Court analysis and judgement

They accepted that the ability to record further evidence under Section 391 CrPC should be used sparingly, only when reasonable diligence was exercised throughout the trial or new facts were discovered during the appeal, preventing the party from submitting evidence. The Court noted that throughout the trial, Rathod cross-examined a witness from the Bank of Baroda to bolster his argument. However, no queries were made to the witness about the authenticity of the signatures on the cheque. Hence court found no reason to interfere with the HC orders and concluded that the case lacked merit and dismissed the said appeal.

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Written by- Namitha Ramesh

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SC remands doctor for misleading representation in a medical negligence case

Title: PC. JAIN V DR. R.P SINGH

Citation: CIVIL APPEAL NO(S). OF 2024 (Arising out of SLP(Civil) No(s). 683-685 of 2023)

Dated on: 29.1.2024

Corum:  HON’BLE JUSTICE B.R GAVAI & JUSTICE SANDEEP MEHTA

Facts of the case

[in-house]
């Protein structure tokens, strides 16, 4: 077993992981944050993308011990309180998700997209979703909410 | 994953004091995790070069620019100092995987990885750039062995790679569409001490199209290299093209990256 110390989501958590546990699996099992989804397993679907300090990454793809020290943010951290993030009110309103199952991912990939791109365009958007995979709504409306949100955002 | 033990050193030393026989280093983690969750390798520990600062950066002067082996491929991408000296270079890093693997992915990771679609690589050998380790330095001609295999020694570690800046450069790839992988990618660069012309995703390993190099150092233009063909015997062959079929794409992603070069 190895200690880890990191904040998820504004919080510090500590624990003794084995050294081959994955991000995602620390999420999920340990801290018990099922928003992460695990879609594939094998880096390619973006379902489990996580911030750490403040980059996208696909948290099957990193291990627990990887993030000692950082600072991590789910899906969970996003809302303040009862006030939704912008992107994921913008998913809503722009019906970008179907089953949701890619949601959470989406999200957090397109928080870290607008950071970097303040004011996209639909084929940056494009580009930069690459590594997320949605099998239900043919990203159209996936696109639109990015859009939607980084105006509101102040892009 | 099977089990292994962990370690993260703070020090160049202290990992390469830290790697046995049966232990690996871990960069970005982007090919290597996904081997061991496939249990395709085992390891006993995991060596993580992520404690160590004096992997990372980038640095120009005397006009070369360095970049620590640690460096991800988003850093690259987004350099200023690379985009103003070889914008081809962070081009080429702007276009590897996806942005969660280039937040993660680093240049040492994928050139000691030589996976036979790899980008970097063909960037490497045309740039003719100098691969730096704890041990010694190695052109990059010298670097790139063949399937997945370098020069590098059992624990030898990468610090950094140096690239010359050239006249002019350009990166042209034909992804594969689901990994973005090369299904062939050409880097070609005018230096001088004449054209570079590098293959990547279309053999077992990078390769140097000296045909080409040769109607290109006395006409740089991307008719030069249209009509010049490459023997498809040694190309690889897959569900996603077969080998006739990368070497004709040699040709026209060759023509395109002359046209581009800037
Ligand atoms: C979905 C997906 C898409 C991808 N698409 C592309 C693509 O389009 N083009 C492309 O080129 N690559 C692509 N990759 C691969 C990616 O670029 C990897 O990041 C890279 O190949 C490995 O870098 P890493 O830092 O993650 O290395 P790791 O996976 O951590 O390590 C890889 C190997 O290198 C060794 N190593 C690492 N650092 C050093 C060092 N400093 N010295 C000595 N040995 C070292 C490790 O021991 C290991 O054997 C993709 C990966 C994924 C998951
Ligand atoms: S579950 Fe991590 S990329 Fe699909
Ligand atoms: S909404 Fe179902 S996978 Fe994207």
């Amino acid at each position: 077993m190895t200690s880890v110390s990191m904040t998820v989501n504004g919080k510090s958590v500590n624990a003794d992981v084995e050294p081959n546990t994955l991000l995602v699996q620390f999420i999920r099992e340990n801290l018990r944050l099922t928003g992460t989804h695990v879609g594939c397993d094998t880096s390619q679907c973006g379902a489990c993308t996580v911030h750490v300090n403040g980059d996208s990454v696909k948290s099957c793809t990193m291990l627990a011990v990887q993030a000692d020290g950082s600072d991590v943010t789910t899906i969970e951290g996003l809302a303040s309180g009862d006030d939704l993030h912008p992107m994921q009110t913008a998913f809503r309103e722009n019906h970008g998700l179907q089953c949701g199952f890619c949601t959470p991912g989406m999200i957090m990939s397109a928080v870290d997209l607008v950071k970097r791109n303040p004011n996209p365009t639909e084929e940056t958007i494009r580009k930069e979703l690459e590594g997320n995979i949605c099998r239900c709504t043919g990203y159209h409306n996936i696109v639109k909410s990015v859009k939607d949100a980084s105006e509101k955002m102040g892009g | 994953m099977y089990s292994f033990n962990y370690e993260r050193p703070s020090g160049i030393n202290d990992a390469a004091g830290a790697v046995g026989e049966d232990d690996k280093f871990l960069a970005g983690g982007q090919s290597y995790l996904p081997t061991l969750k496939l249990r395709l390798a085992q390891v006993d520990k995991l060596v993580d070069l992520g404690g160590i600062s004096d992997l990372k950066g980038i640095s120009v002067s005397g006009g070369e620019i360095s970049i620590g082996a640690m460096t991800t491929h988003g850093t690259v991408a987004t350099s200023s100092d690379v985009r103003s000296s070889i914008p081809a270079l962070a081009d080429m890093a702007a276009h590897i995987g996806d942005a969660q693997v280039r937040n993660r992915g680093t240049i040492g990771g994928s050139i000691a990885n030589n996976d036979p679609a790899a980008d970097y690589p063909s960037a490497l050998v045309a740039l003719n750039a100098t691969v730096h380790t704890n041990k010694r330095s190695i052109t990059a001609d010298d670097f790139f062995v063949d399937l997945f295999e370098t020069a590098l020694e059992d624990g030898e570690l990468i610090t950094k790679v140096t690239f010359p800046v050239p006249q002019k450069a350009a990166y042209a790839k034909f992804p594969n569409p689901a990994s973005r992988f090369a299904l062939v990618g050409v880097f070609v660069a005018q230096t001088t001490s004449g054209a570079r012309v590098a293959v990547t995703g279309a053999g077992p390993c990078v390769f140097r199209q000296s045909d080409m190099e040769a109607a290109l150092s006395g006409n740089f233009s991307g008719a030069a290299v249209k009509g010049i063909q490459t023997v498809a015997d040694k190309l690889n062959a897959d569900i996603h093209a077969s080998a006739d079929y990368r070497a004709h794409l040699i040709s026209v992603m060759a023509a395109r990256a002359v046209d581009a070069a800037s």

The present case is a complaint of medical negligence filed by P.C Jain against the respondent Dr. RP. Singh, for allegedly causing the loss of vision of Mr. Jain during an eye surgery conducted in 2002-03. The dispute arose when Mr. Jain filed a complaint in the district consumer court, Faridabad alleging that the Doctors negligence caused his visual loss. The district consumer court based on the said reasoning compensated Mr. Jain with Rs. 2 lakhs with 12% annual interest from the date of filing the case. Discontent with the said order the complainant approached state consumer forum which held that the district commission did not have jurisdiction in entertaining the complaint and reversed the verdict and ordered for the complaint to return the said amount. Aggrieved by this the complainant approached national consumer commission where his petition was allowed and order was passed to remand the mater to state consumer forum where his complaint was dismissed. Post that an appeal was filed in NCDRC which accepted Mr. Jains petition and restored the district forums order and modified it with a reduced interest rate of 6% from 12%. The NCDRC also issued a clarifying ruling on Dr. R.P. Singh’s review appeal, limiting the interest payment to the period before he deposited the funds. Both parties filed a challenge to the NCDRC orders in the Supreme Court. A turning point in the plot occurred when Dr. R.P. Singh filed a review petition, saying he had already contributed Rs. 2 lakhs in 2008. In an ex-prate ruling issued on July 22, 2022, the NCDRC recognized Dr. Singh’s version and clarified that he was only had to pay interest. In response Mr. Jain challenging the ex-parte order filed a review petition which was reject.